Frontier League tennis players may not be getting their usual full season, but area coaches and players are happy to hear they can return to the court next month.

Gov. Andrew Cuomo gave low-risk high school sports the go-ahead to play Monday and tennis was included on the list of approved sports.

Cross country, soccer, field hockey and swimming were also given the green light to start practice Sept. 21.

Carthage girls tennis coach Erin Gallagher was pleased to see that her team could start its season.

“I’m really happy we’re going to have a season,” Gallagher said. “I think us coaches and players really wanted there to be one.”

Gallagher said that it should be easy for the sport to comply with social distancing guidelines with players being on opposite sides of the court. However, she’s hoping to get more answers about other aspects.

“I’m not sure what we’ll do about doubles, but we’re about to play tennis in (physical education) and it works,” Gallagher said.

Players like the Comets’ Claire O’Connor is now counting on experiencing her senior season with the rest her teammates. There was some worry that she wouldn’t get to play tennis until the spring, which would have forced some athletes to choose between sports. O’Connor plays lacrosse and would have struggled with her decision.

“I can’t imagine having to pick between sports,” she said. “I was sure our team would be playing in the spring when we all play lacrosse.”

Tennis is usually the first sport to hold competition in the academic calendar, mostly due to advantageous weather conditions in the latter half of the season. Pushing back the season could affect teams’ chances of playing later in the year.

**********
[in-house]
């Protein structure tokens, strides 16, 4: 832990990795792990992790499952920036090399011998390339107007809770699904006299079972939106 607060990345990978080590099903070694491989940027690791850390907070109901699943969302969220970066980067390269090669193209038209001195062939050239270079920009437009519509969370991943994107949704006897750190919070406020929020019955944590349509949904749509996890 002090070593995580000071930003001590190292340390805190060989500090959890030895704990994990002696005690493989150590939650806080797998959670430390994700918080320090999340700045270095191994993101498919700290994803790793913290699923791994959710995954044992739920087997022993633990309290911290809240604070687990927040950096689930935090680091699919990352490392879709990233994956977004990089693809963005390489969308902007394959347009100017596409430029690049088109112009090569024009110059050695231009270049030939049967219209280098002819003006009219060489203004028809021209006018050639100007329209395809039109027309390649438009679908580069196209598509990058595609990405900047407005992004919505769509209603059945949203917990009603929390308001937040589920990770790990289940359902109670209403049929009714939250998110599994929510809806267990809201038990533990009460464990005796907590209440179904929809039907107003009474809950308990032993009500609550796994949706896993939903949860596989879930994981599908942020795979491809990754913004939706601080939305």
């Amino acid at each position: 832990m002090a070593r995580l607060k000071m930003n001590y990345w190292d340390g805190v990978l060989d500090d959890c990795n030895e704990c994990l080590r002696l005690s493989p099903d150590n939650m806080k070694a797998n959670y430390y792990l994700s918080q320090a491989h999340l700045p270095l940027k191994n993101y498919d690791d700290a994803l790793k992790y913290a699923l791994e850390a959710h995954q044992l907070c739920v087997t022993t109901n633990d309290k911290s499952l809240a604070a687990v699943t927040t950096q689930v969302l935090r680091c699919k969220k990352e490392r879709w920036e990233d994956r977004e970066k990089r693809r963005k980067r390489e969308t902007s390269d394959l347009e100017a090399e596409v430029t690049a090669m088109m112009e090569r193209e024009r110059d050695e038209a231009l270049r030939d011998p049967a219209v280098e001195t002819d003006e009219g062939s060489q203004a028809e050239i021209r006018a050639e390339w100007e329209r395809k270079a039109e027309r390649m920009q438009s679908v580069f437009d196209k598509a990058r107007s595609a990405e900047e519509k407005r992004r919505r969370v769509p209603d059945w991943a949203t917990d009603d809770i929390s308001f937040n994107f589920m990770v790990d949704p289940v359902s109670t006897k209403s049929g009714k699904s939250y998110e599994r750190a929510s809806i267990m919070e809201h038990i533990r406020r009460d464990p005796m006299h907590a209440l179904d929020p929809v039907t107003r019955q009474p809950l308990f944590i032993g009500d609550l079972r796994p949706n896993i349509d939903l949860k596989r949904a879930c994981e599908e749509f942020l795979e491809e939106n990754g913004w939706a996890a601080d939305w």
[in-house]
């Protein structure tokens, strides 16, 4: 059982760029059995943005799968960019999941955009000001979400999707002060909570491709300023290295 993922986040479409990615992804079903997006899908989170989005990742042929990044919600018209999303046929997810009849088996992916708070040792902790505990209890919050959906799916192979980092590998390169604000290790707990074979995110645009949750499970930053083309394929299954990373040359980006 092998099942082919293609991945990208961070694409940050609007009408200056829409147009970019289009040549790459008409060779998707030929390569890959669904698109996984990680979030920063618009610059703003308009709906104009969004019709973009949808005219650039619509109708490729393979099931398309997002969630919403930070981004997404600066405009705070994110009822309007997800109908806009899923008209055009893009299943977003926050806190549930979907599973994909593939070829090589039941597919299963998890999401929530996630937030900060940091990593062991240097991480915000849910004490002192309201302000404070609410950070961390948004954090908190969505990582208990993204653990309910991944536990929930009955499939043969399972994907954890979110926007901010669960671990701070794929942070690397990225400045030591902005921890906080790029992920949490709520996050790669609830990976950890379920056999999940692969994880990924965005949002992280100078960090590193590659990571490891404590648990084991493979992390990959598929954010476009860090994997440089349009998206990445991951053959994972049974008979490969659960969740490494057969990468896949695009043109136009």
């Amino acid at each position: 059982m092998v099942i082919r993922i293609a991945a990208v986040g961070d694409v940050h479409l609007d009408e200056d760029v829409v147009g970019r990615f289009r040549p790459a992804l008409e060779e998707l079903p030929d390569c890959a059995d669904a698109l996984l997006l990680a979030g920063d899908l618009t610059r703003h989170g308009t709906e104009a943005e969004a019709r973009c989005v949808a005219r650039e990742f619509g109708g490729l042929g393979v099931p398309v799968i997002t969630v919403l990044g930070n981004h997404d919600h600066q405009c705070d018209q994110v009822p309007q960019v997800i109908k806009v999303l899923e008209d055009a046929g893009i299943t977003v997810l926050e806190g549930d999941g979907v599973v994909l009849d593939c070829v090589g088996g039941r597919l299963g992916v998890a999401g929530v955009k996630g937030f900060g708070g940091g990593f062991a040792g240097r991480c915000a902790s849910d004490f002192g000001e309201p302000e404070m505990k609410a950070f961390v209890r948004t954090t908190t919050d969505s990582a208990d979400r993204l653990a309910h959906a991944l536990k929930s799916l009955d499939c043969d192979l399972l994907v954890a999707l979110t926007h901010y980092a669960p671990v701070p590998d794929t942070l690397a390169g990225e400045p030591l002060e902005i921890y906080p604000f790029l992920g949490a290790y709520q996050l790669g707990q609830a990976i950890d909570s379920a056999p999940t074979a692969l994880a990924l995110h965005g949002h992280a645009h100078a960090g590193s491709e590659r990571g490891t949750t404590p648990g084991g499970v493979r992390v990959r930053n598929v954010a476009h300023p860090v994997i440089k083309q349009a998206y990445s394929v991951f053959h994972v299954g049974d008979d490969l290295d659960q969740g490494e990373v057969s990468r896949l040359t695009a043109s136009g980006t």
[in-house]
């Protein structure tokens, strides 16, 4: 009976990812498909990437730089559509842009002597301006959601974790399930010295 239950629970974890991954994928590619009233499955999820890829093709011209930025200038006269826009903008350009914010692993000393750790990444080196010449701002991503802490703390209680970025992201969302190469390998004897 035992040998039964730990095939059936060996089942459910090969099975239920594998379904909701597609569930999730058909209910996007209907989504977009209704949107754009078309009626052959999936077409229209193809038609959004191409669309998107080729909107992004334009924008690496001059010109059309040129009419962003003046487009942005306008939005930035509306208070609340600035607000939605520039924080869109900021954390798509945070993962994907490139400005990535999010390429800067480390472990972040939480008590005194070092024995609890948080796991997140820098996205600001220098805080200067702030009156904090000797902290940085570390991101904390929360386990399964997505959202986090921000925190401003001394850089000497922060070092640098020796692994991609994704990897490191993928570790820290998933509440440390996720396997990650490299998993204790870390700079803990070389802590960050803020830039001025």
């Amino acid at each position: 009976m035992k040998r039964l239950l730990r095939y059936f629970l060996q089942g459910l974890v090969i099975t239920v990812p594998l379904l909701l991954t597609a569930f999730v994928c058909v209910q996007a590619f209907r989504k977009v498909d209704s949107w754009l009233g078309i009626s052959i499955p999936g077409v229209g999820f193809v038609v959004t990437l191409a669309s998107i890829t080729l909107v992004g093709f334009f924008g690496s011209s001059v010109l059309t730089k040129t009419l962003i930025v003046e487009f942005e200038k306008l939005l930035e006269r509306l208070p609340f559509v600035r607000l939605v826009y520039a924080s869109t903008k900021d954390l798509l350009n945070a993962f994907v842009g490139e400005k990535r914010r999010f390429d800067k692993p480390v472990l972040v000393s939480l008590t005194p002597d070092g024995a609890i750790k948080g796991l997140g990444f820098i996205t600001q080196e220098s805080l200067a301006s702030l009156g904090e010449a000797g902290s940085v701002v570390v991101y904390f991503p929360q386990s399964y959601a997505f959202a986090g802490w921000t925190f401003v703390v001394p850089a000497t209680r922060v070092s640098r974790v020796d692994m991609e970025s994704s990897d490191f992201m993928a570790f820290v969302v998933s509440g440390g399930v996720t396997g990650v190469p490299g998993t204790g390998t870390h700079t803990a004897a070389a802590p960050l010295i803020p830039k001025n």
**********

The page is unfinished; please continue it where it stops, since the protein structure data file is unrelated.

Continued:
O’Connor is used to being at early-morning practices this time of year, but restrictions at school sites have prevented that.

“Sometimes I wake up at 8 a.m. and I wonder why I’m not there (at the court),” O’Connor said. “My teammates and I can’t go to there because it’s locked up.”

Longtime Lowville coach Jim Rhodes said it’s going to be odd starting the season when most teams usually are wrapping up the league portion of the schedule.

“It will be strange starting on Sept. 21st, when our last regular-season match (in 2019) was Sept. 28th,” Rhodes said.

This season still won’t be like any other season because there will be no state playoffs. Teams are not allowed to travel outside of the region, but that will be re-evaluated in the next month.

The prospect of not having sectional playoffs is disappointing to some.

“I figured that we would have a shortened season if we were able to play this fall and honestly it is a bummer,” Indian River coach Alyssa Sidmore coach said. “I am trying to look on the bright side that the girls are able to play at all, especially my seniors.”

Gallagher said she hasn’t had much contact with her team, but they’ll have Zoom meetings in the lead-up to the season. She knows her team is grateful to have something to look forward to.

“It makes you appreciate anything you can do, especially after losing the spring season,” Gallagher said.

Johnson Newspapers 7.1

Reporter/Agate Person

A lifelong resident of Northern New York. Dan graduated from Lyme Central School and attended SUNY Oswego. He's worked in all forms of media, including radio and print. Dan covers hockey, wrestling, track and field, tennis, volleyball and golf.

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